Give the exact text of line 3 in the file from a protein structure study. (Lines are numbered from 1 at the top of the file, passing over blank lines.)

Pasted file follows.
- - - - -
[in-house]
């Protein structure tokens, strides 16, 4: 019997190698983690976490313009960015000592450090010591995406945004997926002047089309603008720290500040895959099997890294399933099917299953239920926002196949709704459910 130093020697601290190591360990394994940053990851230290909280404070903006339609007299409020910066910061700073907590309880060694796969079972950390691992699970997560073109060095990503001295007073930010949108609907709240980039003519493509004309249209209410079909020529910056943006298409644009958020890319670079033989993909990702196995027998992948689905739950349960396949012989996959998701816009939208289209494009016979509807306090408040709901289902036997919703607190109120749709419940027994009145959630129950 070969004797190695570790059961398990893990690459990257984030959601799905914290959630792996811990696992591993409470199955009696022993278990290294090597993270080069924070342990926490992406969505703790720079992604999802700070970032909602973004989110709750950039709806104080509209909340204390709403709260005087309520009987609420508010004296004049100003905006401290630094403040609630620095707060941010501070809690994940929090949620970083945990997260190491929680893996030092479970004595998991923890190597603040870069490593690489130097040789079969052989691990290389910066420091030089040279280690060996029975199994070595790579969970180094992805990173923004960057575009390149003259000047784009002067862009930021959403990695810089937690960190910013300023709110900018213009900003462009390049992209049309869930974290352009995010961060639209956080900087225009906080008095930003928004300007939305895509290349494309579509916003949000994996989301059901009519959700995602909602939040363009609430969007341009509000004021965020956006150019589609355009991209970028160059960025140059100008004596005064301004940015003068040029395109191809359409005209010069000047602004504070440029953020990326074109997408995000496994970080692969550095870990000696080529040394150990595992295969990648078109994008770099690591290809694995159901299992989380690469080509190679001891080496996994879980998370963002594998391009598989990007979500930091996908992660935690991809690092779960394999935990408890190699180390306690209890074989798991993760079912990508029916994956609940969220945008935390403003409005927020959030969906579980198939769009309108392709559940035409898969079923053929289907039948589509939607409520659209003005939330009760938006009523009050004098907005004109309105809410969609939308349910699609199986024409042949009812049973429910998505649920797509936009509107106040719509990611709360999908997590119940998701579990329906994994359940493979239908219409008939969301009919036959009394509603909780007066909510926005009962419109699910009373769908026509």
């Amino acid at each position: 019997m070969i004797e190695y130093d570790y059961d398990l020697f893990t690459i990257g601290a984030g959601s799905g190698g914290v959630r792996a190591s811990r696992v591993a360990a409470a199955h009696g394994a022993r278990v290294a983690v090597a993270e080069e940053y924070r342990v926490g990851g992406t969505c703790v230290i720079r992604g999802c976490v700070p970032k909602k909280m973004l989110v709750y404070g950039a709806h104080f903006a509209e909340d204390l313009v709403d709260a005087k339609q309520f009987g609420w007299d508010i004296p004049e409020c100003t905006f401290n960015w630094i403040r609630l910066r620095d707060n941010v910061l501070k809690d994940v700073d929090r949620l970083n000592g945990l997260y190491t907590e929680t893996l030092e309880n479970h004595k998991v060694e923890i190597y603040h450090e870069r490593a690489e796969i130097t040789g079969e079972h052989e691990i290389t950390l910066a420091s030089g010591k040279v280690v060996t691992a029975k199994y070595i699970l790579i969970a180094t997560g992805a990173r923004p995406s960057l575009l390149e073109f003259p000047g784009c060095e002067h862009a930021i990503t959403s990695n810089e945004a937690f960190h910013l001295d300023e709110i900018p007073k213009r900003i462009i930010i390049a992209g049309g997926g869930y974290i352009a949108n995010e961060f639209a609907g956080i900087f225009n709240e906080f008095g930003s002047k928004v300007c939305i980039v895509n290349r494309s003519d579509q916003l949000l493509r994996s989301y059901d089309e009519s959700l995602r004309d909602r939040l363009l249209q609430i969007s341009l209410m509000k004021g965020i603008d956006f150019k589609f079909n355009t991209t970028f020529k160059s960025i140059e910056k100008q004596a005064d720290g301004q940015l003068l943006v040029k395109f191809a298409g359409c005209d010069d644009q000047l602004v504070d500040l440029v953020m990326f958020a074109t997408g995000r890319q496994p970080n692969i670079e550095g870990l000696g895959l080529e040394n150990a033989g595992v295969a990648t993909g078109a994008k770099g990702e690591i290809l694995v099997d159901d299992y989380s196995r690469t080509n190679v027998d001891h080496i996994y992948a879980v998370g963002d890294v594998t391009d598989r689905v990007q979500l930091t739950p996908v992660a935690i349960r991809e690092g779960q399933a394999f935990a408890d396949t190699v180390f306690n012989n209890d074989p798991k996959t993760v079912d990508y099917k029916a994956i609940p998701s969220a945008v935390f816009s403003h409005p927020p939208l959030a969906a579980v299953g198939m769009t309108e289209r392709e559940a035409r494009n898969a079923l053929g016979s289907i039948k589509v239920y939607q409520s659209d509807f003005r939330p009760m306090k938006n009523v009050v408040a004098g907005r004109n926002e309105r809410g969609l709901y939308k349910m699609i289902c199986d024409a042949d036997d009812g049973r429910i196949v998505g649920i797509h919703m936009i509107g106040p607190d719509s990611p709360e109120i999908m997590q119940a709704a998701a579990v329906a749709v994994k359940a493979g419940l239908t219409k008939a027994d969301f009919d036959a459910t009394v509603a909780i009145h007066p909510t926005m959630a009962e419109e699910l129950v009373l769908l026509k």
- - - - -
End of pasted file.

């Amino acid at each position: 019997m070969i004797e190695y130093d570790y059961d398990l020697f893990t690459i990257g601290a984030g959601s799905g190698g914290v959630r792996a190591s811990r696992v591993a360990a409470a199955h009696g394994a022993r278990v290294a983690v090597a993270e080069e940053y924070r342990v926490g990851g992406t969505c703790v230290i720079r992604g999802c976490v700070p970032k909602k909280m973004l989110v709750y404070g950039a709806h104080f903006a509209e909340d204390l313009v709403d709260a005087k339609q309520f009987g609420w007299d508010i004296p004049e409020c100003t905006f401290n960015w630094i403040r609630l910066r620095d707060n941010v910061l501070k809690d994940v700073d929090r949620l970083n000592g945990l997260y190491t907590e929680t893996l030092e309880n479970h004595k998991v060694e923890i190597y603040h450090e870069r490593a690489e796969i130097t040789g079969e079972h052989e691990i290389t950390l910066a420091s030089g010591k040279v280690v060996t691992a029975k199994y070595i699970l790579i969970a180094t997560g992805a990173r923004p995406s960057l575009l390149e073109f003259p000047g784009c060095e002067h862009a930021i990503t959403s990695n810089e945004a937690f960190h910013l001295d300023e709110i900018p007073k213009r900003i462009i930010i390049a992209g049309g997926g869930y974290i352009a949108n995010e961060f639209a609907g956080i900087f225009n709240e906080f008095g930003s002047k928004v300007c939305i980039v895509n290349r494309s003519d579509q916003l949000l493509r994996s989301y059901d089309e009519s959700l995602r004309d909602r939040l363009l249209q609430i969007s341009l209410m509000k004021g965020i603008d956006f150019k589609f079909n355009t991209t970028f020529k160059s960025i140059e910056k100008q004596a005064d720290g301004q940015l003068l943006v040029k395109f191809a298409g359409c005209d010069d644009q000047l602004v504070d500040l440029v953020m990326f958020a074109t997408g995000r890319q496994p970080n692969i670079e550095g870990l000696g895959l080529e040394n150990a033989g595992v295969a990648t993909g078109a994008k770099g990702e690591i290809l694995v099997d159901d299992y989380s196995r690469t080509n190679v027998d001891h080496i996994y992948a879980v998370g963002d890294v594998t391009d598989r689905v990007q979500l930091t739950p996908v992660a935690i349960r991809e690092g779960q399933a394999f935990a408890d396949t190699v180390f306690n012989n209890d074989p798991k996959t993760v079912d990508y099917k029916a994956i609940p998701s969220a945008v935390f816009s403003h409005p927020p939208l959030a969906a579980v299953g198939m769009t309108e289209r392709e559940a035409r494009n898969a079923l053929g016979s289907i039948k589509v239920y939607q409520s659209d509807f003005r939330p009760m306090k938006n009523v009050v408040a004098g907005r004109n926002e309105r809410g969609l709901y939308k349910m699609i289902c199986d024409a042949d036997d009812g049973r429910i196949v998505g649920i797509h919703m936009i509107g106040p607190d719509s990611p709360e109120i999908m997590q119940a709704a998701a579990v329906a749709v994994k359940a493979g419940l239908t219409k008939a027994d969301f009919d036959a459910t009394v509603a909780i009145h007066p909510t926005m959630a009962e419109e699910l129950v009373l769908l026509k």